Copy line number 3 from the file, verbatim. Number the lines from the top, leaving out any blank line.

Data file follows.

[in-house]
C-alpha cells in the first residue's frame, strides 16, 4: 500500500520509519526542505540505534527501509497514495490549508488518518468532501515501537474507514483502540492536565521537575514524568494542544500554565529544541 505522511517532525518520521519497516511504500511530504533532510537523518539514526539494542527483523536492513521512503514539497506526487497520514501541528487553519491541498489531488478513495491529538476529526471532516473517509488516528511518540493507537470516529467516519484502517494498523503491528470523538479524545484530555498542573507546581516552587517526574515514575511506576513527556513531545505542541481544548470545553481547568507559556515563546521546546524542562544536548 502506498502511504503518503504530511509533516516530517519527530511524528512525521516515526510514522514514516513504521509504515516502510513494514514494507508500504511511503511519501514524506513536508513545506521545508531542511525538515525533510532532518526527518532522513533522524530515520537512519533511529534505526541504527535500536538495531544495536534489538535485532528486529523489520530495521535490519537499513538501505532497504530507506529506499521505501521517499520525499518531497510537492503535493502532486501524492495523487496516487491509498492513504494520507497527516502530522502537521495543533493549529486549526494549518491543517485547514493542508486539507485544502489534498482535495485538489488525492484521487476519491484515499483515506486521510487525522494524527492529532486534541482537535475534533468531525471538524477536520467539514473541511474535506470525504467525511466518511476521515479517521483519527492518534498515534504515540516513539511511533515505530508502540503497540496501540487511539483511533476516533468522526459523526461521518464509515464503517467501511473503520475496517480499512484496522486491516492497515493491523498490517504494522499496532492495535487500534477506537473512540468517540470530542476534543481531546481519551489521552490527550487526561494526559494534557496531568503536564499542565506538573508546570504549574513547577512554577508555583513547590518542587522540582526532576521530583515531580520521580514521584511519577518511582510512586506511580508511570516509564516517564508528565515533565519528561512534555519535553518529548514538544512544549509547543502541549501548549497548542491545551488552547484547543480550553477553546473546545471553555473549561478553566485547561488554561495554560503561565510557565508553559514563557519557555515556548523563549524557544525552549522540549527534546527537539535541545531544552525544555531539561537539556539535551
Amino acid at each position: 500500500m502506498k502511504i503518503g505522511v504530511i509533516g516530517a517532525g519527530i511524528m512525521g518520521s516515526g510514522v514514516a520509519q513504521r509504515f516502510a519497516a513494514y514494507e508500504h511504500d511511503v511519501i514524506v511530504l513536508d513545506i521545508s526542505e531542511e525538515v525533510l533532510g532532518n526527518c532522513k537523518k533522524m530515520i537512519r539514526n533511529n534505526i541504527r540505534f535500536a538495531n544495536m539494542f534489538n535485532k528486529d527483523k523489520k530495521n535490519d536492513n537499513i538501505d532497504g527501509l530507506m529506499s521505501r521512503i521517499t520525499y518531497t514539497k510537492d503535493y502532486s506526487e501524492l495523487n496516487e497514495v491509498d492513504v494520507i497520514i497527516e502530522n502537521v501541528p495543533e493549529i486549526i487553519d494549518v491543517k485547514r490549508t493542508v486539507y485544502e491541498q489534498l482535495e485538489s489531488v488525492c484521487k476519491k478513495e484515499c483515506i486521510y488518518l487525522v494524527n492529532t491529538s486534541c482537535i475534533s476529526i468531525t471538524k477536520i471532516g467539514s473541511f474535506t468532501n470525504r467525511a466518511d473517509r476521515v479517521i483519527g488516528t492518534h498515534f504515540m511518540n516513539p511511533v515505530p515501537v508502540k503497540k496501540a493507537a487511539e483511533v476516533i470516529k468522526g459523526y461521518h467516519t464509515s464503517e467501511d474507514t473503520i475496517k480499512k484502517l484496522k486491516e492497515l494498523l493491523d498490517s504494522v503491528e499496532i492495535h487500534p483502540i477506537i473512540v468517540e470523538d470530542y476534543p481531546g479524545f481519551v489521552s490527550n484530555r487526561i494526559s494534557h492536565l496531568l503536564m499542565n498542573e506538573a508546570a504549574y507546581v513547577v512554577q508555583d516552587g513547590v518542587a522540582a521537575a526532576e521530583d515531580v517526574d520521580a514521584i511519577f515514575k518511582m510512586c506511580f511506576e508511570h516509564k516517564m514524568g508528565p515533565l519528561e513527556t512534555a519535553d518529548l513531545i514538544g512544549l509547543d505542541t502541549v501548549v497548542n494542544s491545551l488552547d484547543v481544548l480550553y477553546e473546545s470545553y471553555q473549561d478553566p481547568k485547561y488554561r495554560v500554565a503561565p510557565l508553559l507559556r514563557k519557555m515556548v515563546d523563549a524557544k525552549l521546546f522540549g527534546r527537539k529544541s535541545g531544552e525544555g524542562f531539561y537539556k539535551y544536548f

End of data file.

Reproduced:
Amino acid at each position: 500500500m502506498k502511504i503518503g505522511v504530511i509533516g516530517a517532525g519527530i511524528m512525521g518520521s516515526g510514522v514514516a520509519q513504521r509504515f516502510a519497516a513494514y514494507e508500504h511504500d511511503v511519501i514524506v511530504l513536508d513545506i521545508s526542505e531542511e525538515v525533510l533532510g532532518n526527518c532522513k537523518k533522524m530515520i537512519r539514526n533511529n534505526i541504527r540505534f535500536a538495531n544495536m539494542f534489538n535485532k528486529d527483523k523489520k530495521n535490519d536492513n537499513i538501505d532497504g527501509l530507506m529506499s521505501r521512503i521517499t520525499y518531497t514539497k510537492d503535493y502532486s506526487e501524492l495523487n496516487e497514495v491509498d492513504v494520507i497520514i497527516e502530522n502537521v501541528p495543533e493549529i486549526i487553519d494549518v491543517k485547514r490549508t493542508v486539507y485544502e491541498q489534498l482535495e485538489s489531488v488525492c484521487k476519491k478513495e484515499c483515506i486521510y488518518l487525522v494524527n492529532t491529538s486534541c482537535i475534533s476529526i468531525t471538524k477536520i471532516g467539514s473541511f474535506t468532501n470525504r467525511a466518511d473517509r476521515v479517521i483519527g488516528t492518534h498515534f504515540m511518540n516513539p511511533v515505530p515501537v508502540k503497540k496501540a493507537a487511539e483511533v476516533i470516529k468522526g459523526y461521518h467516519t464509515s464503517e467501511d474507514t473503520i475496517k480499512k484502517l484496522k486491516e492497515l494498523l493491523d498490517s504494522v503491528e499496532i492495535h487500534p483502540i477506537i473512540v468517540e470523538d470530542y476534543p481531546g479524545f481519551v489521552s490527550n484530555r487526561i494526559s494534557h492536565l496531568l503536564m499542565n498542573e506538573a508546570a504549574y507546581v513547577v512554577q508555583d516552587g513547590v518542587a522540582a521537575a526532576e521530583d515531580v517526574d520521580a514521584i511519577f515514575k518511582m510512586c506511580f511506576e508511570h516509564k516517564m514524568g508528565p515533565l519528561e513527556t512534555a519535553d518529548l513531545i514538544g512544549l509547543d505542541t502541549v501548549v497548542n494542544s491545551l488552547d484547543v481544548l480550553y477553546e473546545s470545553y471553555q473549561d478553566p481547568k485547561y488554561r495554560v500554565a503561565p510557565l508553559l507559556r514563557k519557555m515556548v515563546d523563549a524557544k525552549l521546546f522540549g527534546r527537539k529544541s535541545g531544552e525544555g524542562f531539561y537539556k539535551y544536548f